Early Vaccination Key to Health

US - Proactively improving wellness is the most important function of a herd health program. “If our goal is to prevent fetal infections, we’d like immunity to be the highest when the threat is the greatest,” says Gerald Stokka, a Pfizer Animal Health veterinarian.
calendar icon 24 January 2008
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That’s why he recommends pre-breeding vaccinations for cows and a first round of vaccinations for calves at one to two months of age.

Stokka consulted on the Best Practices Manual, a new publication from Certified Angus Beef LLC (CAB), which contains a chart of optimal vaccines and timing. It suggests protection against parasites, as well as clostridial and respiratory diseases.

“Most vaccines should have a booster,” Stokka says. “It’s a difficult management task to achieve, but it would be best to give a booster.”

Viral vaccines at spring turnout can provide protection against summer pneumonias. Their bacterial counterparts guard against blackleg and some types of pneumonias, he says.

"There was time for that pasture, the environment, to become polluted with all these pathogens"
Gerald Stokka, a Pfizer Animal Health veterinarian.

“Sickness is such a labor issue. It takes away from other things that need to be done,” Stokka says. A key to giving the vaccinations at the right time is a functional facility. “When things are difficult to do, they tend to be avoided,” he says. “Proper working facilities for cows and calves are essential.”

To stay healthy, a calf must start healthy. Calving area design and management make a big difference, says David Smith, Extension veterinarian at the University of Nebraska-Lincoln (UNL).

“Scours is the leading cause of sickness and death for baby calves,” he says. “For a lot of producers it’s the difference between a profitable season or not.”

UNL research found that calving in the same small lot or barn for weeks at a time may be the cause of a ranch-wide outbreak.

“The probability for calves to scour increased as the calving season progressed,” Smith says, explaining that the older calves become infective and expose the younger calves to disease.

“There was time for that pasture, the environment, to become polluted with all these pathogens,” he says. Smith’s work led to the development of the Sandhills Calving Program, a system that has helped some ranchers eliminate scours problems altogether.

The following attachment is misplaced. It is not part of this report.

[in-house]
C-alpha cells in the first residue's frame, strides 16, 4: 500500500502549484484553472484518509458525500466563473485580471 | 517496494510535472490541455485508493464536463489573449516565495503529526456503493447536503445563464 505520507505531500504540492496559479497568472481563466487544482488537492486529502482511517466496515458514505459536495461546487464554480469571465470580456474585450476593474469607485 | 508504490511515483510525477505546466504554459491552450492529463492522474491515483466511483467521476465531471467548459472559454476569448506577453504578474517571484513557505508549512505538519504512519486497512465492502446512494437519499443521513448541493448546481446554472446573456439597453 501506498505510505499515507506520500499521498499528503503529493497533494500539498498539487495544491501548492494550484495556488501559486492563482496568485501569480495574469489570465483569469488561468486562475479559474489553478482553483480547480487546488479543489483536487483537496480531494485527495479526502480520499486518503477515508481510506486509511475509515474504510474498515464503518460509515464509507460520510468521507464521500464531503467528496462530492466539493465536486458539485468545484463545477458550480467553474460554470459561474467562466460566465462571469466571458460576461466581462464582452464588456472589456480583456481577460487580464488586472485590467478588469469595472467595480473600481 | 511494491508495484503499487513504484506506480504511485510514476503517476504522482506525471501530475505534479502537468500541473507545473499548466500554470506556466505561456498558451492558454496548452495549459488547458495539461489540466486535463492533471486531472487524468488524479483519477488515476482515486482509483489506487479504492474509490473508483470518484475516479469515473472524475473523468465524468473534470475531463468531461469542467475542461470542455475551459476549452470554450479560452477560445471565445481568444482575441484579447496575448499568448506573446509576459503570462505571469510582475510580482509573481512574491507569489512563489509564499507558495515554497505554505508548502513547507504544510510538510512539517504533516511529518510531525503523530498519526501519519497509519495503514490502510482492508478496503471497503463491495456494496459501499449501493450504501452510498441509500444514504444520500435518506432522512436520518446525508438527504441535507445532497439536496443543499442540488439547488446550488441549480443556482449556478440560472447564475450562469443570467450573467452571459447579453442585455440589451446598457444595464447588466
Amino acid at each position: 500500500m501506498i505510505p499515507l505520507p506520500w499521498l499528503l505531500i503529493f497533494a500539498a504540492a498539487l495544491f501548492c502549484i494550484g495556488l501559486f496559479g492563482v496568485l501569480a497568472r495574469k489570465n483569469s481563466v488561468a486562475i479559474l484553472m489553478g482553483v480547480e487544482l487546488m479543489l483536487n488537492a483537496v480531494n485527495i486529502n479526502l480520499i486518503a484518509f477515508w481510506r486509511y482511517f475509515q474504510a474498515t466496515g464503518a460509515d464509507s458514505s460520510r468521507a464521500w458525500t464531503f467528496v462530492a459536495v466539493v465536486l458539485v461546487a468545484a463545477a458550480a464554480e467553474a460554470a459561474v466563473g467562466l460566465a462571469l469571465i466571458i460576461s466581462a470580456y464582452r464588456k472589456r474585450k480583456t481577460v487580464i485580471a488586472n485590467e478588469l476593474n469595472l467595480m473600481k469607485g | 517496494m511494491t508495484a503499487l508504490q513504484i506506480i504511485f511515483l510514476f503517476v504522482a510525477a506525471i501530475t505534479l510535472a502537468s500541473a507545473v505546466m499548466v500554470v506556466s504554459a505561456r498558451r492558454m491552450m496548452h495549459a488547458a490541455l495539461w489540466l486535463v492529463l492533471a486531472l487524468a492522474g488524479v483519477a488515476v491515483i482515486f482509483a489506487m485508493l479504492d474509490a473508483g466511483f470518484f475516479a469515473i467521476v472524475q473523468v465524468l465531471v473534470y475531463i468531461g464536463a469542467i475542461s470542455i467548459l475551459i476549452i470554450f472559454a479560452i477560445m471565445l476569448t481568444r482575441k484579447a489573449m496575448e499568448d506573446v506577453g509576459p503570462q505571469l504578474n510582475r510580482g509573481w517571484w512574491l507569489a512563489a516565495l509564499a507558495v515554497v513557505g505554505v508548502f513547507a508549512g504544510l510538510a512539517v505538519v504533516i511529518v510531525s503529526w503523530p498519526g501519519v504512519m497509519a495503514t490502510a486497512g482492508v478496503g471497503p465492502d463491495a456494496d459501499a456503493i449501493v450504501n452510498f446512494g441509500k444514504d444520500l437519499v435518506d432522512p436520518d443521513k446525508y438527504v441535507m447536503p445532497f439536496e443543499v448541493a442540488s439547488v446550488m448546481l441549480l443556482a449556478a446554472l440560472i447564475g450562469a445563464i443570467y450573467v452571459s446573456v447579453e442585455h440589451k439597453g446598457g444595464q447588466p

When the first calf is born, the entire herd is moved to an initial calving pasture. After two weeks, all the pregnant cows and heifers move to a new pasture, leaving the cow-calf pairs behind. This movement continues weekly after that.

As we keep calving in new pastures each week, we end up with a series of lots, each holding calves that are around the same age,” he notes.

One 900-head Sandhills herd had as many as 120 deaths from scours prior to implementing the program. The ranch records no scours-related deaths today.

Smith says not all producers deal with scours, but for those with even the occasional challenge, this system could save time and lost revenue.

“A number of ranchers say that not only do they have more calves to market, but those calves are thriftier,” Smith says. “Calves that experience scours in the first few weeks have lower performance as they go into the feedlot.”

Stokka says that’s true of almost any disease, early on.

“Cattle that stay healthy throughout their lifetime tend to perform better, with higher average daily gains (ADG) and feed efficiencies, once they go on to the next phase,” he says. “When cattle don’t have bad days, like being sick or short on feed, it will enhance carcass quality.”

Parasites, disease and other stressors reduce the final value of that animal.

“There are definite benefits to making sure these calves are as healthy as we can possibly make them,” he says.

That starts long before they’re even born.

“A total health program is not just vaccines and when to give them,” Stokka says. “It’s paying attention to the entire scope of producing healthy calves. That begins with asking, what kind of genetics do I have?”

Conformation, mothering ability and disposition all affect results.

“It’s absolutely vital, when trying to put together a health program, that the genetics are correct,” he says. “If they’re not, you can have the greatest vaccines in the world, and have the best timing, and it will never be what you want it to be.”

Lifetime nutrition also plays a role.

“If the cows aren’t receiving the appropriate protein, energy and macro- and micro-minerals, then what vaccines you use won’t help very much, either.”

The big-picture approach to health management will help eliminate all those risks that could cause big headaches and big discounts down the road.

TheCattleSite News Desk

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